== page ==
Chief Atheist Friedrich Nietzsche once said ‘The Christian faith is from the beginning sacrifice: sacrifice of all freedom, all pride, all self-confidence of the spirit, at the same time enslavement and self mockery, self mutilation.’ Not mincing his words there. I wonder how words such as this make you feel about your faith?
One may become angry at such a statement and suggest that Nietzsche had no concept of Christianity at all, and his ramblings are nothing more than that of a mad man.
But sadly, I think St Paul’s letter to the Colossians might show that Nietzsche wasn’t exactly far off in his understanding of faith, but not completely. Our final reading in our series on Colossians has Paul saying in verse five chapter 3: Put to death, therefore, whatever in you is earthly: fornication, impurity, passion, evil desire, and greed (which is idolatry). Paul is indeed suggesting a form of self mutilation as we put to death the parts of us which bring us down and damage our identity in Christ.
Sacrifice is inherent in the Christian faith – Paul insists that we must sacrifice much in order to follow Christ. We can sugar coat it all we like, to make faith an easy pill to swallow, but sometimes much sacrifice is required in faith. Many can portray faith as a walk in the park, an inevitably this leaves people feeling deflated when they struggle in their faith. Am I not as faithful as others they may say?
But we are all broken. We may at times like to think we are as perfect as we can be, that life has arrived at some point where we have ‘made it’ (whatever that means!) But we are all capable of good, we are all capable of bad. That is what it means to have free will. But this free will means inevitably we will fall short – we will drift away from God whether it be through our actions or just apathy to faith. It is hard work, and it’s easy to become apathetic in our faith. Verse 8 says: Now you must get rid of all such things—anger, wrath, malice, slander, and abusive language from your mouth.
Repentance we call this. We can sometimes times see repentance as this big moment we we fall to our knees in anguish laying it all before God and all is forgiven and done with. But repentance is a more quiet, and a sometimes exhausting process. Throughout this series Mel, Ed and Tim have all quoted C. S. Lewis – so it would be rude for me not jump on the band wagon:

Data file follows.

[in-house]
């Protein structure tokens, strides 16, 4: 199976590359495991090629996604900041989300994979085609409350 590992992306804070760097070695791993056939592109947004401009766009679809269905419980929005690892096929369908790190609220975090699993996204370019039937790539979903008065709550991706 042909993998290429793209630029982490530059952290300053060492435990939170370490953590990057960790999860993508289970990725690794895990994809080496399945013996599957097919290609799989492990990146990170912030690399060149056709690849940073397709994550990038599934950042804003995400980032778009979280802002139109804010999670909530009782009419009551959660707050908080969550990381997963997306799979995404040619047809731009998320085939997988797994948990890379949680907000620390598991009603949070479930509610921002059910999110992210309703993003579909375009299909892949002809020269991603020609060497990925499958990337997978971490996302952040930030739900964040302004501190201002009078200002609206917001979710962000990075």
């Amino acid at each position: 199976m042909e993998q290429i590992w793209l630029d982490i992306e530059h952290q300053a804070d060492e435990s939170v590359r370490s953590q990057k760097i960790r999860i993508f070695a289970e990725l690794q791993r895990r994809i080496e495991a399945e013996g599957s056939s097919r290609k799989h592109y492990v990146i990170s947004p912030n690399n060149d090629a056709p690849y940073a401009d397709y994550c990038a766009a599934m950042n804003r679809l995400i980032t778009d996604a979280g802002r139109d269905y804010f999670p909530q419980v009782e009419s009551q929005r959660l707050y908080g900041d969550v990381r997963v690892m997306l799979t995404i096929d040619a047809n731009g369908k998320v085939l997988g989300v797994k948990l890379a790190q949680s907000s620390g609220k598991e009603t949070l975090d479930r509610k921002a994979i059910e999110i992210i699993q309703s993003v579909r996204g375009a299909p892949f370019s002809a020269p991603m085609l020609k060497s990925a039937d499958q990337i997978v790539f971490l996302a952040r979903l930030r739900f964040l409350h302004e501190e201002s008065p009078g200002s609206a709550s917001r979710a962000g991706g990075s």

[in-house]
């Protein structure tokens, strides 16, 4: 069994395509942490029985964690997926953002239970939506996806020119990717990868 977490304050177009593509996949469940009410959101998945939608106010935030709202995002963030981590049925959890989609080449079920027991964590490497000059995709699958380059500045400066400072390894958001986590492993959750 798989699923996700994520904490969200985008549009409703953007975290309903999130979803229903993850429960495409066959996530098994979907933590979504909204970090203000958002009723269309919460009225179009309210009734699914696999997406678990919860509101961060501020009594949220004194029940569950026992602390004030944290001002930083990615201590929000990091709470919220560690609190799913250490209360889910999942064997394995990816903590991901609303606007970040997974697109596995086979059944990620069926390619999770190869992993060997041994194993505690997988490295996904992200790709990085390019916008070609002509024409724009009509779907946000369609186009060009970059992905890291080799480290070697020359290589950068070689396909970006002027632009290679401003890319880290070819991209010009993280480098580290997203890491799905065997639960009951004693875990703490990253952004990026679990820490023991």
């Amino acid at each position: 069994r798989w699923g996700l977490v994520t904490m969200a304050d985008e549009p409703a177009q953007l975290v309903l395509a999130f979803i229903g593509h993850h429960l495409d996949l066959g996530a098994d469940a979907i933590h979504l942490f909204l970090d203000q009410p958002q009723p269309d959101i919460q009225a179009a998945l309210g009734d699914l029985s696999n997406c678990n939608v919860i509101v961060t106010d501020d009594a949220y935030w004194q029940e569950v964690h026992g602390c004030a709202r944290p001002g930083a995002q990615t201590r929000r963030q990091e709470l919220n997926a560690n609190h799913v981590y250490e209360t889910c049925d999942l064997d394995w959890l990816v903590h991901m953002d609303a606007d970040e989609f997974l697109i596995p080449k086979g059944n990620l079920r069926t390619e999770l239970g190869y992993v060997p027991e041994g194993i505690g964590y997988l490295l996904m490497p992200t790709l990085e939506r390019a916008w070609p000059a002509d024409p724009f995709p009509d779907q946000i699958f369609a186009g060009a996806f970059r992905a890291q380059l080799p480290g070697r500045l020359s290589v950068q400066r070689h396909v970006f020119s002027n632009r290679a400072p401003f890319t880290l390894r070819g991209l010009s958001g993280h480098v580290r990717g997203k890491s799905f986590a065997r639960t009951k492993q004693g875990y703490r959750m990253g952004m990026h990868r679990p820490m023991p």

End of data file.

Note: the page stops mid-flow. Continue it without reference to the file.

- S. Lewis once said: ‘Now repentance is no fun at all. It is something much harder than eating humble pie. It means unlearning all the self-conceit and self-will that we have been training ourselves into for thousands of years. It means killing a part of yourself, undergoing a kind of death.’
This journey of repentance is a life long one, there will be days that we are better at it than others. But it is a journey we must take. We must trudge up that mountain even when it is at its steepest. There is so much that is beautiful in faith, and I love and treasure my faith in Jesus. But that doesn’t mean that it isn’t hard at times, because I dare say if faith is always easy 100% of the time I suspect we would be doing something wrong.
We are all in need of repentance, only a perfect person wouldn’t need it, and only a perfect person would find repentance easy, but they would have no need of it. But that journey with God, that constant turning back to him in repentance will be a challenging and we won’t always be great at it. In many ways repentance is like taking two steps forward and one step back. You see it doesnt matter how many times we are going backwards and forwards, as long as we always return to God, we will slowly but surely move closer and closer to him. God is not concerned by the numbers of times we need to return to him, just that we do, as many times as needed.
In the video game Skyrim, the Dragon Paarthurnax says: ‘What is better – To be born good, or to overcome your evil nature through great effort?’
Although faith can be challenging, God loves us for the effort that it takes to turn to him. He is proud of us when we overcome those mountains. And through this we find new life, where all those things that we disparage ourselves for, the things that we loathe about ourselves, are no longer part of who we are. Because they have been put to death. And through this death Paul says in verse 10 that we ‘have clothed yourselves with the new self, which is being renewed in knowledge according to the image of its creator.’
Because ‘In that renewal there is no longer Greek and Jew, circumcised and uncircumcised, barbarian, Scythian, slave and free; but Christ is all and in all!’
So wherever your faith might be today, know that it isn’t always easy, but God sees who you are, and who you are meant to be. No something that’s broken, but someone who is made in the image of God.